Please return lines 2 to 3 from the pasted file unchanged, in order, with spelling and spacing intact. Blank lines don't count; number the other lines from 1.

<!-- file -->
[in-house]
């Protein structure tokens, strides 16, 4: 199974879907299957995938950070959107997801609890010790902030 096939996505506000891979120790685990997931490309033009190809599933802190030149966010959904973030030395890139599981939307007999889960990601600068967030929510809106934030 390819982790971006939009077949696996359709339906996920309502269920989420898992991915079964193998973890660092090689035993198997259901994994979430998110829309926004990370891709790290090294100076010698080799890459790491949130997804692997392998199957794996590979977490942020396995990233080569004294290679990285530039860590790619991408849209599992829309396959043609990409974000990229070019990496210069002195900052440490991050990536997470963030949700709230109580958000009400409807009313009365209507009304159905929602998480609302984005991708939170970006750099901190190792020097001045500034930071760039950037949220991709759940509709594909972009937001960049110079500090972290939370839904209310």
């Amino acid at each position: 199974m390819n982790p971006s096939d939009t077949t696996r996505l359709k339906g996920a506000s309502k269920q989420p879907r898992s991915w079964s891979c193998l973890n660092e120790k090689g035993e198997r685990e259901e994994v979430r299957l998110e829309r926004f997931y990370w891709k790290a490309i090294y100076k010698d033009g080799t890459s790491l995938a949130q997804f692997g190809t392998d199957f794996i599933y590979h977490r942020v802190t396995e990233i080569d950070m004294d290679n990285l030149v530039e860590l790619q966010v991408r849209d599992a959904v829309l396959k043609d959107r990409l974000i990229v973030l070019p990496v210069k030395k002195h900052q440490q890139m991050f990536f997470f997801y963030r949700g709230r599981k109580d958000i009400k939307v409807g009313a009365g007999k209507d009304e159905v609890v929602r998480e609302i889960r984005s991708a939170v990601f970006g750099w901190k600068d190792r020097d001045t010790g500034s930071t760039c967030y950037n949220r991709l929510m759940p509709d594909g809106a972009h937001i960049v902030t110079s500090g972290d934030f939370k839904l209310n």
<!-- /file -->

């Protein structure tokens, strides 16, 4: 199974879907299957995938950070959107997801609890010790902030 096939996505506000891979120790685990997931490309033009190809599933802190030149966010959904973030030395890139599981939307007999889960990601600068967030929510809106934030 390819982790971006939009077949696996359709339906996920309502269920989420898992991915079964193998973890660092090689035993198997259901994994979430998110829309926004990370891709790290090294100076010698080799890459790491949130997804692997392998199957794996590979977490942020396995990233080569004294290679990285530039860590790619991408849209599992829309396959043609990409974000990229070019990496210069002195900052440490991050990536997470963030949700709230109580958000009400409807009313009365209507009304159905929602998480609302984005991708939170970006750099901190190792020097001045500034930071760039950037949220991709759940509709594909972009937001960049110079500090972290939370839904209310």
């Amino acid at each position: 199974m390819n982790p971006s096939d939009t077949t696996r996505l359709k339906g996920a506000s309502k269920q989420p879907r898992s991915w079964s891979c193998l973890n660092e120790k090689g035993e198997r685990e259901e994994v979430r299957l998110e829309r926004f997931y990370w891709k790290a490309i090294y100076k010698d033009g080799t890459s790491l995938a949130q997804f692997g190809t392998d199957f794996i599933y590979h977490r942020v802190t396995e990233i080569d950070m004294d290679n990285l030149v530039e860590l790619q966010v991408r849209d599992a959904v829309l396959k043609d959107r990409l974000i990229v973030l070019p990496v210069k030395k002195h900052q440490q890139m991050f990536f997470f997801y963030r949700g709230r599981k109580d958000i009400k939307v409807g009313a009365g007999k209507d009304e159905v609890v929602r998480e609302i889960r984005s991708a939170v990601f970006g750099w901190k600068d190792r020097d001045t010790g500034s930071t760039c967030y950037n949220r991709l929510m759940p509709d594909g809106a972009h937001i960049v902030t110079s500090g972290d934030f939370k839904l209310n």